As a freelancer, your time is your money. So, should you hire an accountant? Much of this decision depends on how comfortable you are at tax administration, but an accountant offers far more than simple bookkeeping services. Learn more in this guest post from freelance writer, Gemma Church.
Glazed eyes? Check. Confused by endless columns of numbers? Check. Sweaty palms and want to hit your head against the keyboard? Check.
Sounds like you’re a freelancer trying to crunch some numbers for a looming tax return.
What’s the solution? Many freelancers choose to hire accountants, thinking the tax savings will outweigh the cost of paying for the help. In this article, learn a shortcut for calculating if an accountant is worth the investment for your freelancing business.
Should you hire an accountant? If you’re less than savvy with money and taxes, it’s a no-brainer. It also depends on the amount of money you have available, and how much accounting work you expect or want to do yourself. It also depends on your circumstances. If you have a straightforward way of working and billing, and only a couple of clients, you could go it alone. But freelancers with more complicated financial affairs may want to call in a professional.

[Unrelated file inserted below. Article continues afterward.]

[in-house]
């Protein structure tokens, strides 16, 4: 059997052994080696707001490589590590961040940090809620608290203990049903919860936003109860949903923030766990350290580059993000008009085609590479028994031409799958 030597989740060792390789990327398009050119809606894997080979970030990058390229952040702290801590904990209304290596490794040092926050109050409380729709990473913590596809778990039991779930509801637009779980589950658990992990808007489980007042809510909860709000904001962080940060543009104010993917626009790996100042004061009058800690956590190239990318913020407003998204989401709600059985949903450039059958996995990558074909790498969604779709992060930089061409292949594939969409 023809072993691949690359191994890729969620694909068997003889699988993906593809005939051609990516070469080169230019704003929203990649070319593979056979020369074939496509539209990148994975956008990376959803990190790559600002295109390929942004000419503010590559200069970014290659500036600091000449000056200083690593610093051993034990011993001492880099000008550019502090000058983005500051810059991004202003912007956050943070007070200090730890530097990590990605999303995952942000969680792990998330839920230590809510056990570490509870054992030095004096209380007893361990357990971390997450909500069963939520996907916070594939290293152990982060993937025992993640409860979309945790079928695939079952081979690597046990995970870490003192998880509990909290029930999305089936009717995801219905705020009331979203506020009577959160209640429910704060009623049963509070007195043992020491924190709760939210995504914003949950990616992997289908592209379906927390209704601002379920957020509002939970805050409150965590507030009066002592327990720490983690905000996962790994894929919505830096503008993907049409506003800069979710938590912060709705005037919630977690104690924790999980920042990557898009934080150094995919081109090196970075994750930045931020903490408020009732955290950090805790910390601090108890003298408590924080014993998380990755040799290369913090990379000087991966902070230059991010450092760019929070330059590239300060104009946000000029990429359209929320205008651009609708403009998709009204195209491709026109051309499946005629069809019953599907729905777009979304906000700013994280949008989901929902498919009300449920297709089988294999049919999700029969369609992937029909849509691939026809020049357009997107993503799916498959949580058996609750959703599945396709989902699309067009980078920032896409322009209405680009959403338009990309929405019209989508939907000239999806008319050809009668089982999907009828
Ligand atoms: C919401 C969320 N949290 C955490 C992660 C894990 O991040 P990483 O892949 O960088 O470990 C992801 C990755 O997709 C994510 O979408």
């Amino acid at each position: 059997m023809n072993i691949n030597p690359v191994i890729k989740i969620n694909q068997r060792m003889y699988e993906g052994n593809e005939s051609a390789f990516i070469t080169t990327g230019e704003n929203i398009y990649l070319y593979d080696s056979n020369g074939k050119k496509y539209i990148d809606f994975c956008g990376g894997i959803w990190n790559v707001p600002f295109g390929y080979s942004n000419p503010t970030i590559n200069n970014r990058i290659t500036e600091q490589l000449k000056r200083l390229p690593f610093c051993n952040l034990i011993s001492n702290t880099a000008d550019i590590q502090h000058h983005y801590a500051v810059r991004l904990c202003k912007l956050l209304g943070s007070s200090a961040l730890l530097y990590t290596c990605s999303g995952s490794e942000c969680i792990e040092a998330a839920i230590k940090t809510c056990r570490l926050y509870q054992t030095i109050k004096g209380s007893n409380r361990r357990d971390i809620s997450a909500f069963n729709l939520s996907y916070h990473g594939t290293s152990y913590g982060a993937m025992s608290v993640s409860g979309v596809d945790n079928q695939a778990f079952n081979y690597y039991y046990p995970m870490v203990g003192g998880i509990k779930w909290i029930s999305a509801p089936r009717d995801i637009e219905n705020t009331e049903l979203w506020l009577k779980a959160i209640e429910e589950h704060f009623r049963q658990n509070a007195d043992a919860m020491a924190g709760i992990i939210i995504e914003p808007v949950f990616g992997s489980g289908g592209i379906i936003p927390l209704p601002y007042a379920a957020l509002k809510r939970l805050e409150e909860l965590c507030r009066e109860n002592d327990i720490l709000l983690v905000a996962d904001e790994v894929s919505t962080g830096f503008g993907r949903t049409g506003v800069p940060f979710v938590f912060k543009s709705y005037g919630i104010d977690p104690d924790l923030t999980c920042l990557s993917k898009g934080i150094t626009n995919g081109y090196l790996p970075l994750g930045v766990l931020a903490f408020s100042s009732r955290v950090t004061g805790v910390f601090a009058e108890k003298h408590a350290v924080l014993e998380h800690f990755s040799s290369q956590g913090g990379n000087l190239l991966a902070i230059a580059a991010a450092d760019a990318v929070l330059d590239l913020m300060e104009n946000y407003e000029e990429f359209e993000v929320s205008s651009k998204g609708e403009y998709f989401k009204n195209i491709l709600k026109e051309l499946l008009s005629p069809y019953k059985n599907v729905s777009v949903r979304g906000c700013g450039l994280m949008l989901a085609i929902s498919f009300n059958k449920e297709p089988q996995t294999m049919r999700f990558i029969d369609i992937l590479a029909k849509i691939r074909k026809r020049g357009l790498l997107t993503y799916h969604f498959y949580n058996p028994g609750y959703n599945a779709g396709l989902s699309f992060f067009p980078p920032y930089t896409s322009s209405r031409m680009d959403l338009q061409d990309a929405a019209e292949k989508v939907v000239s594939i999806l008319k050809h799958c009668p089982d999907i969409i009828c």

If you opt for a fixed-rate agreement with an accountant, you know exactly what you’ll pay on a monthly basis, and what services you’ll receive.
You can easily spend upwards of $2,000 per year for this professional advice and work, but it could be a worthy investment, especially if you’re missing out on valuable deductions
Here’s a quick calculation to help explain the ROI of an accountant
- Take your hourly freelance rate. Let’s assume it’s $100 per hour for this example.
- Find an accountant with expertise in helping freelance professionals who offers a fixed monthly fee. Some can average around $200 per month.
- Take the accountant’s rate ($200) and divide this by your hourly rate ($100). In this example, the answer is two. In other words, paying an accountant $200 per month will cost roughly two hours of your time.
Now, think about those two hours in terms of how much time it would take you alone. To complete all your financial administrative tasks, read every piece of tax legislation, and meet every deadline. Could you do all of that in just two hours every month?
Much of the decision will depend on your personal feelings toward tax administration and how comfortable you are with your state’s tax and legal system. If you have the patience for the fine print and are prepared to put in the legwork, go for it.
But, as a freelancer, your time is your money, so be honest with yourself. How complicated are your freelancing affairs? Are you maximizing your take home pay and avoiding penalties by knowing your way around the system? Do you hate administrative tasks, or do you revel in them?
Should you hire an accountant? Only you know the answer to that question.
This story was submitted by freelance writer Gemma Church and does not constitute the views or opinions of Upwork.